Mike Pompeo, the Trump administration’s second secretary of state, is a long time foreign policy hawk and has led the public charge for an aggressive policy toward Iran.


Max Boot, neoconservative military historian at the Council on Foreign Relations, on Trump and Russia: “At every turn Trump is undercutting the ‘get tough on Russia’ message because he just can’t help himself, he just loves Putin too much.”


Michael Flynn is a former Trump administration National Security Advisor who was forced to step down only weeks on the job because of his controversial contacts with Russian officials before Trump took office.


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From the Wires

Trump is not the problem. Think of him instead as a summons to address the real problem, which in a nation ostensibly of, by, and for the people is the collective responsibility of the people themselves. For Americans to shirk that responsibility further will almost surely pave the way for more Trumps — or someone worse — to come.


The United Nations has once again turn into a battleground between the United States and Iran, which are experiencing one of the darkest moments in their bilateral relations.


In many ways, Donald Trump’s bellicosity, his militarism, his hectoring cant about American exceptionalism and national greatness, his bullying of allies—all of it makes him not an opponent of neoconservatism but its apotheosis. Trump is a logical culmination of the Bush era as consolidated by Obama.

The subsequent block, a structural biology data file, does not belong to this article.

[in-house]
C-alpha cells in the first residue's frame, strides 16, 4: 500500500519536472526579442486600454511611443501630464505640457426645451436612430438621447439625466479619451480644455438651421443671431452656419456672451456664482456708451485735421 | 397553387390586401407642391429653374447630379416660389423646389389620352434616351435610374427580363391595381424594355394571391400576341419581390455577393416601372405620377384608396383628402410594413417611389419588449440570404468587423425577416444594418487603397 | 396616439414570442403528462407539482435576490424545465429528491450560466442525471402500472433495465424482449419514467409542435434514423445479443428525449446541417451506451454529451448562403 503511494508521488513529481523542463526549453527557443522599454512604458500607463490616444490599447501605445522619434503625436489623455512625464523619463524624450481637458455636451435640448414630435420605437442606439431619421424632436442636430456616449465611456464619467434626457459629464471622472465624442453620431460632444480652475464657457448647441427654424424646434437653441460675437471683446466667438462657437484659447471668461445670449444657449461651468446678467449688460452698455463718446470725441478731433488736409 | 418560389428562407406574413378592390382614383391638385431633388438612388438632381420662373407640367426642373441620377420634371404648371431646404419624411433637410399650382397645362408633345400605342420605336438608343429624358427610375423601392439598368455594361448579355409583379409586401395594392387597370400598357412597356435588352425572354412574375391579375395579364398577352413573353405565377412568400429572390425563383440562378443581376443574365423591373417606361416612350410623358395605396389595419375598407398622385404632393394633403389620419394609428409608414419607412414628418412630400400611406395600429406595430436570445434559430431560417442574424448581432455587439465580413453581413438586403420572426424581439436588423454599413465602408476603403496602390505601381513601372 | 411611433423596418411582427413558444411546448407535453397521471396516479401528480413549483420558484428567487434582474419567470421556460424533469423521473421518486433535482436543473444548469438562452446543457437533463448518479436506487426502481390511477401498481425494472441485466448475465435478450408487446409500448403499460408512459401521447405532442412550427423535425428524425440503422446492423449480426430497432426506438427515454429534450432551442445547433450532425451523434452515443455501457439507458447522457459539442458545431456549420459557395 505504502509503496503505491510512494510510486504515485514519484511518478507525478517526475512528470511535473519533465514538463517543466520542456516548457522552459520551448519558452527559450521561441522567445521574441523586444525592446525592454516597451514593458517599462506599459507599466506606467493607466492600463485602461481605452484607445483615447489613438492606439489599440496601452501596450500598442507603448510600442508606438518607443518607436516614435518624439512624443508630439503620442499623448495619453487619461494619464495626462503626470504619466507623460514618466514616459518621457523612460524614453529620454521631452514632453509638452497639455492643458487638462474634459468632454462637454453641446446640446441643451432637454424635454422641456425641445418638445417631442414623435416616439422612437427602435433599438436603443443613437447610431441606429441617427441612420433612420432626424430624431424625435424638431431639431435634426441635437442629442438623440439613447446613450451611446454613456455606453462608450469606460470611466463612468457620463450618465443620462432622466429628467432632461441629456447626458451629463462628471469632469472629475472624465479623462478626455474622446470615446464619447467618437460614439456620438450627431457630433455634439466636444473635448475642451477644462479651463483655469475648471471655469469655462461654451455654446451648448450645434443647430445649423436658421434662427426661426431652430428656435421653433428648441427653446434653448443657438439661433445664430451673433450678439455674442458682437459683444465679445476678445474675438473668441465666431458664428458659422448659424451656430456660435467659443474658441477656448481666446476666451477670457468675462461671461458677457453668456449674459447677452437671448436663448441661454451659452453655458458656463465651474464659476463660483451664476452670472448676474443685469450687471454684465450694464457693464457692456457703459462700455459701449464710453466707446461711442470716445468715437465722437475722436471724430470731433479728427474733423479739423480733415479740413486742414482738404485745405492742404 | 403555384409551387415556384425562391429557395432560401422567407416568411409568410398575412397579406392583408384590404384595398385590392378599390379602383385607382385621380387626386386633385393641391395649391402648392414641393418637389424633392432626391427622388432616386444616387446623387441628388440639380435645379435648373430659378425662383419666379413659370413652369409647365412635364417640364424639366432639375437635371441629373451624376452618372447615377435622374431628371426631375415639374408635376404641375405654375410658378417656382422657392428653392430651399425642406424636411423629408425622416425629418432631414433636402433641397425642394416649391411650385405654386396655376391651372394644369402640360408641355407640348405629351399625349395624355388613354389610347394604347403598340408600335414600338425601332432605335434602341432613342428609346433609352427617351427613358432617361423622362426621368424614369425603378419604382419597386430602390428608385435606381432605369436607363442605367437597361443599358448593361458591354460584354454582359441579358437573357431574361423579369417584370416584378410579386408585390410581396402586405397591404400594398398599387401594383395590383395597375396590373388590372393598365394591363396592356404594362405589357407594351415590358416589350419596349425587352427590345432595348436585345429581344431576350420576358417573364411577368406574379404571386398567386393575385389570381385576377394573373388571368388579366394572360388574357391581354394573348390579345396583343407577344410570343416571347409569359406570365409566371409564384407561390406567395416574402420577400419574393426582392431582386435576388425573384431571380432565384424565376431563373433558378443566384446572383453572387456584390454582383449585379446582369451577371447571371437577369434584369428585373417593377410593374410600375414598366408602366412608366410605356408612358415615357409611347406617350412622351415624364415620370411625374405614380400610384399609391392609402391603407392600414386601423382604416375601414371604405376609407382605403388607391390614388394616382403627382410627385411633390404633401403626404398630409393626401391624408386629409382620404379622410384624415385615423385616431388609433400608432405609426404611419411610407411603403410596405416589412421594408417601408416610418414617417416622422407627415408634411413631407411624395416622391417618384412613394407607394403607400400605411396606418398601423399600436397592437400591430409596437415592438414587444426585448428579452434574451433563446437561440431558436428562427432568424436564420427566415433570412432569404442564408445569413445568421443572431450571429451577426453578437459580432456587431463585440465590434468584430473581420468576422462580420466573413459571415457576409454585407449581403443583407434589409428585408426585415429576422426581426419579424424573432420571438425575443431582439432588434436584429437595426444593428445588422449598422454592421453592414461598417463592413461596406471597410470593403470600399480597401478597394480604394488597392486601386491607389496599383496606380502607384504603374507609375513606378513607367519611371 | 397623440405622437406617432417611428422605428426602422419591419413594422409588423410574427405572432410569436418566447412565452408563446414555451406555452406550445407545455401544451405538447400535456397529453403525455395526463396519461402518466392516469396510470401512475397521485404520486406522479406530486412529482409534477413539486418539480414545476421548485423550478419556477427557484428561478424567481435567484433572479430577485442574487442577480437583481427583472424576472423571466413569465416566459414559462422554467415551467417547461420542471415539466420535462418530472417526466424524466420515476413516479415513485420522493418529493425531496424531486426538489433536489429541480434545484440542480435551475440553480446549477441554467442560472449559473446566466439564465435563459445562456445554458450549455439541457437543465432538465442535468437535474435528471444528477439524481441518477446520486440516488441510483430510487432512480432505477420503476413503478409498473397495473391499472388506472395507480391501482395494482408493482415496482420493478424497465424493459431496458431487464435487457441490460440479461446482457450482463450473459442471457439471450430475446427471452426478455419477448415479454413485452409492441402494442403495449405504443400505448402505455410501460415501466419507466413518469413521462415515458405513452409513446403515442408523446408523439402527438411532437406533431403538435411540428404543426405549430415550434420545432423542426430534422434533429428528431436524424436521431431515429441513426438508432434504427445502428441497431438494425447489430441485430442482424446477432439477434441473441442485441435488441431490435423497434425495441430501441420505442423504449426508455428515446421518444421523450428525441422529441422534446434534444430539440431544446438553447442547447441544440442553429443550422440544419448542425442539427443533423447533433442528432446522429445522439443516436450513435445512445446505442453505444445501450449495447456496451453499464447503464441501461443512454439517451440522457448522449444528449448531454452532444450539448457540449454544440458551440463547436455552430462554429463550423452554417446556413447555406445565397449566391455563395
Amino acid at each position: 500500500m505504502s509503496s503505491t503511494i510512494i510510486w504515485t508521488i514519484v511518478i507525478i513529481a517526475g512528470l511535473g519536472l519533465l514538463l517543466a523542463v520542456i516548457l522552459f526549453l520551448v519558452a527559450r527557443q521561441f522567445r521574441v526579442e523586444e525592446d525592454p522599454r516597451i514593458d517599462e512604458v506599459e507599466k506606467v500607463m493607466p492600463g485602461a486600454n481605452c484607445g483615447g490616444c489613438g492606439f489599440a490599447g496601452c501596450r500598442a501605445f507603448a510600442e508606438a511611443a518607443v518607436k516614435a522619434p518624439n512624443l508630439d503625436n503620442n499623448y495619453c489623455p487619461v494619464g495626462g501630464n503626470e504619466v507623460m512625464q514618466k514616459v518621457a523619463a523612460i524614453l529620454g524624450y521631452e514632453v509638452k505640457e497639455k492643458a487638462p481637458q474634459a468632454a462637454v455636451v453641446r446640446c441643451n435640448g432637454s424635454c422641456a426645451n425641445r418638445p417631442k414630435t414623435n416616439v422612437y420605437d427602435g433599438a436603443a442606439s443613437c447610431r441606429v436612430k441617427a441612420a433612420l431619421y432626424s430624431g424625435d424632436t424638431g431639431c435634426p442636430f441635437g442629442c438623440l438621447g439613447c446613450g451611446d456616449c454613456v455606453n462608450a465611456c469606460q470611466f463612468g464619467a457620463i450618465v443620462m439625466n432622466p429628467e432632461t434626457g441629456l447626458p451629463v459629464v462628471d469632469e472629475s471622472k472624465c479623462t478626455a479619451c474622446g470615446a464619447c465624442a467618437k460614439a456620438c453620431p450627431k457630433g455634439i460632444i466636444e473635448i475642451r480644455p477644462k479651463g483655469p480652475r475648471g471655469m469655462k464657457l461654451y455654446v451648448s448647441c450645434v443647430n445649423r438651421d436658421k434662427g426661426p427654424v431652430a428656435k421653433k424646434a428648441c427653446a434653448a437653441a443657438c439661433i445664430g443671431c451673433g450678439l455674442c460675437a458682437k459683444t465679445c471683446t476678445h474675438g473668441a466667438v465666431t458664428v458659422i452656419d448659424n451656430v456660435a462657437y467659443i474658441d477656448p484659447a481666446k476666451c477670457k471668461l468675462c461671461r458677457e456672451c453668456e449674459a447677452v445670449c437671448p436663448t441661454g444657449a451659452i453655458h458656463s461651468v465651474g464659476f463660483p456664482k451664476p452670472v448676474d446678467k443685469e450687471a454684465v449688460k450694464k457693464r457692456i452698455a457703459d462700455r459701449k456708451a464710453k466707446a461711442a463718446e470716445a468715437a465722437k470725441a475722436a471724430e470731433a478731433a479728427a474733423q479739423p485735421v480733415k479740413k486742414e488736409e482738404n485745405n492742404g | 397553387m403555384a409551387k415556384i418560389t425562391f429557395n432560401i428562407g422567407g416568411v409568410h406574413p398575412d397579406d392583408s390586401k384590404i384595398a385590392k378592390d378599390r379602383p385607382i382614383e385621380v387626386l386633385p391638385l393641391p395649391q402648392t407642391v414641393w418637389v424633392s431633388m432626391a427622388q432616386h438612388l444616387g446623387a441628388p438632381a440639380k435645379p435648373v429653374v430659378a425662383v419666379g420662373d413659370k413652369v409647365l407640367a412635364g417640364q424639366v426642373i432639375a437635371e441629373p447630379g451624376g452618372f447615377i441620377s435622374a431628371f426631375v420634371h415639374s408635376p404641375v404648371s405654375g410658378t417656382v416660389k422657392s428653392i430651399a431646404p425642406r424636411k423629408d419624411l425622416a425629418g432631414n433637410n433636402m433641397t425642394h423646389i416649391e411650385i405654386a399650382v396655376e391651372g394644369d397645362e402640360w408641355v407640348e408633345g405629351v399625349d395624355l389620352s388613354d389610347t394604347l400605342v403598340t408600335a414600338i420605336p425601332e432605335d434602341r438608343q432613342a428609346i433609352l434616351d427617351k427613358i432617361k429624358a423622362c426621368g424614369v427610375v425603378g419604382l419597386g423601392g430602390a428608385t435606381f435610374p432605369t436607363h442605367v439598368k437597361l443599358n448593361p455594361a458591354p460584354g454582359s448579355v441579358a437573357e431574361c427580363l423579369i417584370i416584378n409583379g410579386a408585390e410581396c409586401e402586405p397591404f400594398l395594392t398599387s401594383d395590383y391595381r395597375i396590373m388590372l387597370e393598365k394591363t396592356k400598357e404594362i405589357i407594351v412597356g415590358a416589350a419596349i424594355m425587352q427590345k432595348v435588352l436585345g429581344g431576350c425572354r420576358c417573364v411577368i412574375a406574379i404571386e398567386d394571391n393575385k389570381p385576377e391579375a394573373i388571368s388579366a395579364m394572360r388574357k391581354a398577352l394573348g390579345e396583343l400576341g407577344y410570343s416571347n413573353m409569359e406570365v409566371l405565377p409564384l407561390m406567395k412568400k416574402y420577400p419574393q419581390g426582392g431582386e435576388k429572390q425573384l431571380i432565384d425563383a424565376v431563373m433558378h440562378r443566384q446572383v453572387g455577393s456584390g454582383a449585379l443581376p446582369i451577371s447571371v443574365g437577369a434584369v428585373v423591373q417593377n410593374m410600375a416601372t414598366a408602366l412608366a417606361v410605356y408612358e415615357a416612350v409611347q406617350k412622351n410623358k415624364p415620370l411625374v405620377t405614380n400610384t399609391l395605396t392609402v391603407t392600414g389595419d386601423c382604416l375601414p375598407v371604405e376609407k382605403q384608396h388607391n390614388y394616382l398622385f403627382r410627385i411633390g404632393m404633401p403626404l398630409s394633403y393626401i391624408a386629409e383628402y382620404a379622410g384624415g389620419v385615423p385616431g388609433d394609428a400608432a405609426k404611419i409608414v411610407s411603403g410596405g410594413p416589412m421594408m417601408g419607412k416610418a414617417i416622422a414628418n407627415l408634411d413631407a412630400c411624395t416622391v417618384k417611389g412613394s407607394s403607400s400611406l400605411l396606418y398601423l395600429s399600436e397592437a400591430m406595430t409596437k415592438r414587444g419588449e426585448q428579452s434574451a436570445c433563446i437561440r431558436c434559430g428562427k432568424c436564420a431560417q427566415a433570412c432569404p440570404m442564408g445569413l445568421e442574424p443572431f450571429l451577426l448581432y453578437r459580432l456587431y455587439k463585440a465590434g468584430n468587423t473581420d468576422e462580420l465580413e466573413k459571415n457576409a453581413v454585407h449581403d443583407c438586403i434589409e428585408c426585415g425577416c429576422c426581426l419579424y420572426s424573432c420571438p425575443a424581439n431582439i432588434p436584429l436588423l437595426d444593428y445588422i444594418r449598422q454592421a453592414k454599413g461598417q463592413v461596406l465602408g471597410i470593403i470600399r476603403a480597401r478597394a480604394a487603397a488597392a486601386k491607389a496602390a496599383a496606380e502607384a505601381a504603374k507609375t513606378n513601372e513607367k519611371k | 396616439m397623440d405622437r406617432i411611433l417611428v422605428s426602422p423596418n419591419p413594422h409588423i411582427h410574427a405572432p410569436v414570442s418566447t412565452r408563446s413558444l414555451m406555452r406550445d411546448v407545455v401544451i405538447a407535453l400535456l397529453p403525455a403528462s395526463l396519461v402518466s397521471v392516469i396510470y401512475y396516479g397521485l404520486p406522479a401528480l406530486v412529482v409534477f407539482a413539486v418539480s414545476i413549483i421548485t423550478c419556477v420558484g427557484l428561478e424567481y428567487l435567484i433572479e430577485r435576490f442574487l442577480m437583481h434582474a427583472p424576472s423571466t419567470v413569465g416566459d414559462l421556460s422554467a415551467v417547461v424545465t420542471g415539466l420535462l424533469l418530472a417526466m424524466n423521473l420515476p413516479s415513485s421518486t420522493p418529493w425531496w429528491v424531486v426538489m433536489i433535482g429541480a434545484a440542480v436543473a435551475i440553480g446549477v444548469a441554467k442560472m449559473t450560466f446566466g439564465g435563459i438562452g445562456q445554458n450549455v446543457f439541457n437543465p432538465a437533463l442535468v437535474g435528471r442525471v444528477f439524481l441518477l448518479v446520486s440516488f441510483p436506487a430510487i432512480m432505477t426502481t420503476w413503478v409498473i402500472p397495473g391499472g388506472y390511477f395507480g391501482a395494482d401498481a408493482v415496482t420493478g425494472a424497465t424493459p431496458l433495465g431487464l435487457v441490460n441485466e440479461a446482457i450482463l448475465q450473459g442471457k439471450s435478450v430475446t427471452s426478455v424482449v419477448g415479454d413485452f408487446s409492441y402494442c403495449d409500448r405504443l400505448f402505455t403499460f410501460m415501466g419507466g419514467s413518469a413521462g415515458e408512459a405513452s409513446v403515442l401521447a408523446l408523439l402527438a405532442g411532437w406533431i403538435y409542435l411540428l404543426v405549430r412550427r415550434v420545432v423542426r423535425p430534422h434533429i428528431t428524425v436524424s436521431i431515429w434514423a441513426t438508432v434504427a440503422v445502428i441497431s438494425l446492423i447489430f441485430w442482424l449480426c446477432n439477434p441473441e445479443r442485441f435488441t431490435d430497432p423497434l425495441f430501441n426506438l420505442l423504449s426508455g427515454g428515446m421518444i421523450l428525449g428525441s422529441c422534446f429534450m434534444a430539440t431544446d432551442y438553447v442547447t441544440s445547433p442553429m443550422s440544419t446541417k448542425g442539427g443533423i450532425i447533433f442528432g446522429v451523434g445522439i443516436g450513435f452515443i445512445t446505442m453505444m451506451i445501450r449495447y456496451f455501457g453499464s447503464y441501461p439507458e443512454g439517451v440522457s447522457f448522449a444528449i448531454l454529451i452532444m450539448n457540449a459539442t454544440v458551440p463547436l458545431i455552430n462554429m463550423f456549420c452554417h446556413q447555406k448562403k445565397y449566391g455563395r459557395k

For the past few decades the vast majority of private security companies like Blackwater and DynCorp operating internationally have come from a relatively small number of countries: the United States, Great Britain and other European countries, and Russia. But that seeming monopoly is opening up to new players, like DeWe Group, China Security and Protection Group, and Huaxin Zhongan Group. What they all have in common is that they are from China.


The Trump administration’s massive sales of tanks, helicopters, and fighter aircraft are indeed a grim wonder of the modern world and never receive the attention they truly deserve. However, a potentially deadlier aspect of the U.S. weapons trade receives even less attention than the sale of big-ticket items: the export of firearms, ammunition, and related equipment.


Soon after a Saudi-led coalition strike on a bus killed 40 children on August 9, a CENTCOM spokesperson stated to Vox, “We may never know if the munition [used] was one that the U.S. sold to them.”


The West has dominated the post-war narrative with its doctrine of liberal values, arguing that not only were they right in themselves but that economic success itself depended on their application. Two developments have challenged those claims. The first was the West’s own betrayal of its principles: on too many occasions the self interest of the powerful, and disdain for the victims of collateral damage, has showed through. The second dates from more recently: the growth of Chinese capitalism owes nothing to a democratic system of government, let alone liberal values.